SSD Advisory – macOS Finder RCE & How Privilege Management for Mac Can Mitigate It | BeyondTrust
The SSD Advisory in macOS Finder RCE, discovered last month by independent security researcher, Park Minchan, underscores the need for having application control on macOS. This macOS Finder system vulnerability allows remote attackers to trick users into running arbitrary commands.
The macOS Finder allows files with the extension inetloc to execute arbitrary commands. These files can be embedded inside emails. If the user clicks on the file, it will execute the commands embedded inside them without providing a prompt or warning to the user, which means applications and scripts can be run without the user knowing, potentially compromising the system
Application control, provided by a third-party solution, complements the existing security measures of macOS with important controls over what applications can run on the system. This is accomplished by configuring a list of rules in the solution policy.
BeyondTrust Privilege Management for Mac combines privilege management and application control capabilities and integrates with the subsystems of macOS. The BeyondTrust solution enables our customers to control what applications can run on a macOS system, based on a policy distributed from a management platform onto an endpoint.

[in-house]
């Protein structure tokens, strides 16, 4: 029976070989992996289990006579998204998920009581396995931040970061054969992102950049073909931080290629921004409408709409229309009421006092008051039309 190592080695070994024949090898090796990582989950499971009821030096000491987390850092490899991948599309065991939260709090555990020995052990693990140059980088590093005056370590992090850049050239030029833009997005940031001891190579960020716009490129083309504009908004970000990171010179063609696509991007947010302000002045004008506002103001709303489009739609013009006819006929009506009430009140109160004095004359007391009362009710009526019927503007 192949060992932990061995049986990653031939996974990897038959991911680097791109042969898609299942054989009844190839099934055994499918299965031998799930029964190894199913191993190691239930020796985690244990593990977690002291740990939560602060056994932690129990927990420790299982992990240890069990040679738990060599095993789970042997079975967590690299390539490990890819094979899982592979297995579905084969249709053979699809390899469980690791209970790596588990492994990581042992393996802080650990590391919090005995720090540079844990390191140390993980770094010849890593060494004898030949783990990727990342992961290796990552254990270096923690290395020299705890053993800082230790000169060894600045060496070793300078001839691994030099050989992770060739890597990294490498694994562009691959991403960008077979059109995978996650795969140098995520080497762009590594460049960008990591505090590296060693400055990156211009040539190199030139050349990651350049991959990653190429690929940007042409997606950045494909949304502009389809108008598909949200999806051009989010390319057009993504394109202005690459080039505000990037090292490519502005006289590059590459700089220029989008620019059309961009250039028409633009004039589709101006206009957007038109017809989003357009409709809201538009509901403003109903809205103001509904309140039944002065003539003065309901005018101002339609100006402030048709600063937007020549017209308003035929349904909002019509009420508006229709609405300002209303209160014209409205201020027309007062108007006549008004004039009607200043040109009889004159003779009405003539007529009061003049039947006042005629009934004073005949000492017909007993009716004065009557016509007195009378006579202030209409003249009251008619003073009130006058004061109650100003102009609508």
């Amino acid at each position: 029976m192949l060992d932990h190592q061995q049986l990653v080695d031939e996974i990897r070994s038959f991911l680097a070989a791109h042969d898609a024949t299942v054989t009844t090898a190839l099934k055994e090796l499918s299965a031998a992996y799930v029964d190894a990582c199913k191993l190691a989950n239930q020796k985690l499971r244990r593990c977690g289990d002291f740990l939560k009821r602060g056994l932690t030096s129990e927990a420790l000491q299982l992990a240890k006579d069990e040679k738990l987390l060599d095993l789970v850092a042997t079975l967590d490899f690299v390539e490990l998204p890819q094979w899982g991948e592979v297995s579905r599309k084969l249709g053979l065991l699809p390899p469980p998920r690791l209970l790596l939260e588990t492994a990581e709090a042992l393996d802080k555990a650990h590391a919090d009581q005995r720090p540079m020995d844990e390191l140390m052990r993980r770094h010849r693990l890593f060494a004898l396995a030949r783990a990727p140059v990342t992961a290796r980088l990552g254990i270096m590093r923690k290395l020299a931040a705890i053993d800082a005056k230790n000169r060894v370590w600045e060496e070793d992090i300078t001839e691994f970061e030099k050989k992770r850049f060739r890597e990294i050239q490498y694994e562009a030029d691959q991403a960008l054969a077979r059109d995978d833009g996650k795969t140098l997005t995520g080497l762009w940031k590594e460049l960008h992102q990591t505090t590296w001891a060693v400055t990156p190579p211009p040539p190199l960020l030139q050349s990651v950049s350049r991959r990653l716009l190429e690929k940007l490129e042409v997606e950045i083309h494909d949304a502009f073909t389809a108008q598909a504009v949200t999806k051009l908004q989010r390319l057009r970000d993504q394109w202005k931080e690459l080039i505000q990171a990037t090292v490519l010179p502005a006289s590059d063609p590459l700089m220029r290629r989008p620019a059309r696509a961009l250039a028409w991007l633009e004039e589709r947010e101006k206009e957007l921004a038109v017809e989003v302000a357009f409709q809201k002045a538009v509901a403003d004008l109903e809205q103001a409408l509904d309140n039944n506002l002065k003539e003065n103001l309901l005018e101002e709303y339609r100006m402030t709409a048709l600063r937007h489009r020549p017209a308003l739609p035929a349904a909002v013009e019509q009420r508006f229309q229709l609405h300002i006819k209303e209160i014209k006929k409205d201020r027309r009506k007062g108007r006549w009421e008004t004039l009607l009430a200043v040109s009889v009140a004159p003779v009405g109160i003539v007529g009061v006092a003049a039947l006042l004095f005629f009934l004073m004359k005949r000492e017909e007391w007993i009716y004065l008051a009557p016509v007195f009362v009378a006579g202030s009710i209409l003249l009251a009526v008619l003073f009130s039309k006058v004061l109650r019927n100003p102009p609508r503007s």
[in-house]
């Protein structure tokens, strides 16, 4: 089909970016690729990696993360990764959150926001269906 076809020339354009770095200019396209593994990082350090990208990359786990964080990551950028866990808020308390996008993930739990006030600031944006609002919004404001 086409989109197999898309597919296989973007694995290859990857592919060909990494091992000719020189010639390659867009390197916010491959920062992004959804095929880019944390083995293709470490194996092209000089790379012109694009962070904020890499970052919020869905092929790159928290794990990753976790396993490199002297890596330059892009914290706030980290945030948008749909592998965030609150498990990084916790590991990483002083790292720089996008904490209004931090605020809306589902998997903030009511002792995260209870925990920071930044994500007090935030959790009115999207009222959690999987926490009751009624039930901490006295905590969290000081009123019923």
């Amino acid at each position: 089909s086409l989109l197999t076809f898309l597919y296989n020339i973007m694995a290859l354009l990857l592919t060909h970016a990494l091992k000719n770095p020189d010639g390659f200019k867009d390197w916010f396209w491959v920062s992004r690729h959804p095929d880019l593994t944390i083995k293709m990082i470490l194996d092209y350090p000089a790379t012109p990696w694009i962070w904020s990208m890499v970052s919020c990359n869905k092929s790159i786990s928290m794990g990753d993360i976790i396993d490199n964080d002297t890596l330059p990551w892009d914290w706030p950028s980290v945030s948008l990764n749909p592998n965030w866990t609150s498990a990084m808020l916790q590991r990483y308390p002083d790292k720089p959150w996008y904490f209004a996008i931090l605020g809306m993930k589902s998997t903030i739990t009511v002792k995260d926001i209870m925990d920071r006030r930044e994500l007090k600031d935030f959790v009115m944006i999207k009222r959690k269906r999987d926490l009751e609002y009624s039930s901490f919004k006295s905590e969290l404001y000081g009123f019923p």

Taking the POC off the SSD Advisory – “macOS Finder RCE” exploit as an example. The exploit targets the end user to open an “.inetloc” file containing a command to open Calculator App (shown in Figure 1 below).
Without Privilege Management for Mac installed, Calculator.app will be launched when the end user opens the file inetloc.inetloc:
With a policy that provides application control for Calculator.app, Privilege Management for Mac will detect Calculator.app being launched, indirectly by the user opening inetloc.inetloc, and can control whether the application is launched or not.
A well-configured allow-listing policy implemented via Privilege Management for Mac protects end users—whether standard or administrator—from threats such as the macOS Finder system vulnerability. The solution also audits events to identify and alert on any attempts to launch “unexpected” programs.
Using Privilege Management for Mac, an administrator can support a zero trust approach for their Mac endpoint security estate. If zero trust is a key security initiative for your organization, I recommend checking out our paper: A Zero Trust Approach to Windows & Mac. Security.
To learn more about Privilege Management for Mac, contact us today.
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